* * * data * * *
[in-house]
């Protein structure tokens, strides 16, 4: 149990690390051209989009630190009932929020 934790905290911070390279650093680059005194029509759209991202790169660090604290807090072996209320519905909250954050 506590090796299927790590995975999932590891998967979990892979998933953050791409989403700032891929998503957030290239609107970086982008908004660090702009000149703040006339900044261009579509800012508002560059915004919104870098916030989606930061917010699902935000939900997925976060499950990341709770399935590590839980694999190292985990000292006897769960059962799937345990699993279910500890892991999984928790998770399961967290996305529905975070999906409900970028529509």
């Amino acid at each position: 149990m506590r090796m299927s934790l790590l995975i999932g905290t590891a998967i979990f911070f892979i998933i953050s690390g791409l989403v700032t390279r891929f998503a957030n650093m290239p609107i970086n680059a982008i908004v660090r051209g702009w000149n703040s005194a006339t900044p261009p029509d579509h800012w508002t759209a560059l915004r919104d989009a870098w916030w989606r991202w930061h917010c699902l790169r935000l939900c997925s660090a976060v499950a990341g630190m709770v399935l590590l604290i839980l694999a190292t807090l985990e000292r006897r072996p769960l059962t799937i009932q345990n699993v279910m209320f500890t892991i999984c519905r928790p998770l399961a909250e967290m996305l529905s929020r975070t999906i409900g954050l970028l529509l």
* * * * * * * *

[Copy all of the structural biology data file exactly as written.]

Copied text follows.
[in-house]
């Protein structure tokens, strides 16, 4: 149990690390051209989009630190009932929020 934790905290911070390279650093680059005194029509759209991202790169660090604290807090072996209320519905909250954050 506590090796299927790590995975999932590891998967979990892979998933953050791409989403700032891929998503957030290239609107970086982008908004660090702009000149703040006339900044261009579509800012508002560059915004919104870098916030989606930061917010699902935000939900997925976060499950990341709770399935590590839980694999190292985990000292006897769960059962799937345990699993279910500890892991999984928790998770399961967290996305529905975070999906409900970028529509």
């Amino acid at each position: 149990m506590r090796m299927s934790l790590l995975i999932g905290t590891a998967i979990f911070f892979i998933i953050s690390g791409l989403v700032t390279r891929f998503a957030n650093m290239p609107i970086n680059a982008i908004v660090r051209g702009w000149n703040s005194a006339t900044p261009p029509d579509h800012w508002t759209a560059l915004r919104d989009a870098w916030w989606r991202w930061h917010c699902l790169r935000l939900c997925s660090a976060v499950a990341g630190m709770v399935l590590l604290i839980l694999a190292t807090l985990e000292r006897r072996p769960l059962t799937i009932q345990n699993v279910m209320f500890t892991i999984c519905r928790p998770l399961a909250e967290m996305l529905s929020r975070t999906i409900g954050l970028l529509l």